Preprints with The Lancet is part of SSRN´s First Look, a place where journals identify content of interest prior to publication. Authors have opted in at submission to The Lancet family of journals to post their preprints on Preprints with The Lancet. The usual SSRN checks and a Lancet-specific check for appropriateness and transparency have been applied. Preprints available here are not Lancet publications or necessarily under review with a Lancet journal. These preprints are early stage research papers that have not been peer-reviewed. The findings should not be used for clinical or public health decision making and should not be presented to a lay audience without highlighting that they are preliminary and have not been peer-reviewed. For more information on this collaboration, see the comments published in The Lancet about the trial period, and our decision to make this a permanent offering, or visit The Lancet´s FAQ page, and for any feedback please contact email@example.com.
Risk Factors and Age-Related Patterns of Asthma-Like Symptoms in Early Childhood
25 Pages Posted: 16 Mar 2022More...
Background: Episodes of asthma-like symptoms in young children are common, but little is known about patterns and risk factors for the daily symptom burden. We investigated a variety of possible risk factors and their age-related impact on the number of asthma-like episodes during the three first years of life.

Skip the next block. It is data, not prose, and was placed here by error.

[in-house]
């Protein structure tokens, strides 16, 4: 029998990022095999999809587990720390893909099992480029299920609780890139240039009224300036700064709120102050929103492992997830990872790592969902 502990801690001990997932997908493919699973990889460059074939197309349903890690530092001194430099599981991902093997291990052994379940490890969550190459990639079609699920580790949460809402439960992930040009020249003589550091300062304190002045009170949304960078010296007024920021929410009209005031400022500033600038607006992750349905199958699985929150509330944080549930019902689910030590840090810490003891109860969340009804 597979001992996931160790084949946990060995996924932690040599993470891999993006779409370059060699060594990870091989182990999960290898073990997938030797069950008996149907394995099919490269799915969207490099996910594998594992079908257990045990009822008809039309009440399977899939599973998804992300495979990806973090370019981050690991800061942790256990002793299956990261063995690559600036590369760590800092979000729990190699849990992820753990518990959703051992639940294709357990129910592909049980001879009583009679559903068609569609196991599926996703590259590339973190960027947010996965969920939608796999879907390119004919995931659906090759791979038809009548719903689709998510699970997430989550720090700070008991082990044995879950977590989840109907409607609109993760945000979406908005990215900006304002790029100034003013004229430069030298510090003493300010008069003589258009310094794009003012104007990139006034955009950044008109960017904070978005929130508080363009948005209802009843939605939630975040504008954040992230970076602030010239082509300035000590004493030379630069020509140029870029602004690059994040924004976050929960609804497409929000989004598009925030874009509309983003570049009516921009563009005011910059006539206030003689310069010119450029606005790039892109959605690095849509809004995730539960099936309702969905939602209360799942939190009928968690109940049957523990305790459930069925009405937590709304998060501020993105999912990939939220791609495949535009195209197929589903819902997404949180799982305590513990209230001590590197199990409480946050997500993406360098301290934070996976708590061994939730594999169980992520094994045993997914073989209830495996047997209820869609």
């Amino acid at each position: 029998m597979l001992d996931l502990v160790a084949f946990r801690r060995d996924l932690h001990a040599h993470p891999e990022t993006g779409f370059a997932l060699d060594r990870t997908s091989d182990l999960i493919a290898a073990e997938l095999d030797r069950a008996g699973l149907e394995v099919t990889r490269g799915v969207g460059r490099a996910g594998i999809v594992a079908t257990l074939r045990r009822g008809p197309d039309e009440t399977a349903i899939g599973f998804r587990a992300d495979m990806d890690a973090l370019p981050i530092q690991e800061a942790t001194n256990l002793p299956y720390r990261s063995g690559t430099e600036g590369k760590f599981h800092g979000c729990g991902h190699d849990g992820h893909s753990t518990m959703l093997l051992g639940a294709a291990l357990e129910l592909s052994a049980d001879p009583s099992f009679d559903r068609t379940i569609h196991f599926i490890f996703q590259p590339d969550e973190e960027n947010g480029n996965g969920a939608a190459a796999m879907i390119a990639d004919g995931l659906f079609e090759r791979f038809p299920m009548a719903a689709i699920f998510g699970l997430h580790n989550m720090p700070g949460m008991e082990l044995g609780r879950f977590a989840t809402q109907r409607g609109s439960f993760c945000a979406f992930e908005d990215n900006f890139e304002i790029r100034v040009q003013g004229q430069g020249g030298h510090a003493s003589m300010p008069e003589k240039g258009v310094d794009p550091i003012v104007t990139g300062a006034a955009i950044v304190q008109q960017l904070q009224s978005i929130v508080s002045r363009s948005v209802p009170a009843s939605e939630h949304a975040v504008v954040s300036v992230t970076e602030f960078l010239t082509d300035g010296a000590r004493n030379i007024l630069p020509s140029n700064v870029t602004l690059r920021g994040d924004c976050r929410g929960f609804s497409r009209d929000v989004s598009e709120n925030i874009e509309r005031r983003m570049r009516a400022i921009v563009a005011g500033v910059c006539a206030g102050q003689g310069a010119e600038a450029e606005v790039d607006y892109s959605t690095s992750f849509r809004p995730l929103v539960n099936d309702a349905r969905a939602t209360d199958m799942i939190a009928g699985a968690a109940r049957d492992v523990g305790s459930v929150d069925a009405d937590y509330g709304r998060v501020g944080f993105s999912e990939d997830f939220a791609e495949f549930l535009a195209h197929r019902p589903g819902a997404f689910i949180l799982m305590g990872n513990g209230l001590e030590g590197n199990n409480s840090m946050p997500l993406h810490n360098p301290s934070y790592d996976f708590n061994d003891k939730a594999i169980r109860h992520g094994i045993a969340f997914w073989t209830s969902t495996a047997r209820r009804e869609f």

Methods: The study population included 700 children from the COPSAC 2010 mother-child cohort followed prospectively from birth. Asthma-like symptoms were recorded until age three by daily diaries. Risk factors were analysed by quasi-Poisson regressions and interaction with age was explored.
Findings: 662 children had available diary data. Male sex, Maternal asthma, low birth weight, maternal antibiotic use, high asthma polygenic risk score, and high airway immune score associated with higher number of episodes in a multivariable analysis. For every additional clinical risk factor a child had, we found a 34% increased number of episodes (male sex, low birth weight, maternal asthma) (incidence rate ratio 1·34, 95% CI 1·21–1·48; p<0·001). Maternal asthma, preterm birth, caesarean section, low birth weight, and sibling(s) at birth significantly interacted with age, all showing increasing number of episodes through first, second, and third year of life except for siblings, where the symptom burden decreased with age.
Interpretation: We identified risk factors for symptom burden with different age-related patterns using unique day-to-day diary recordings of asthma-like symptoms in the first three years of life. This provides novel insight into the origin of early asthmatic symptoms and could aid the clinician for personalized prognostics.
Funding Information: This study was supported by The Danish Foundation for Lung Diseases in Children (Børnelungefonden), The Capital Region, and Region Zealand.
Declaration of Interests: All authors declare no potential, perceived, or real conflict of interest regarding the content of this manuscript.
Ethics Approval Statement: The study was approved by the Local Ethics Committee (H-B-2008-093), and the Danish Data Protection Agency (2015-41-3696). Both parents gave written and oral informed consent before enrolment.
Keywords: Respiratory symptoms, Wheeze, Asthma-like symptoms, Childhood asthma, Risk factors, Predictors
Suggested Citation: Suggested Citation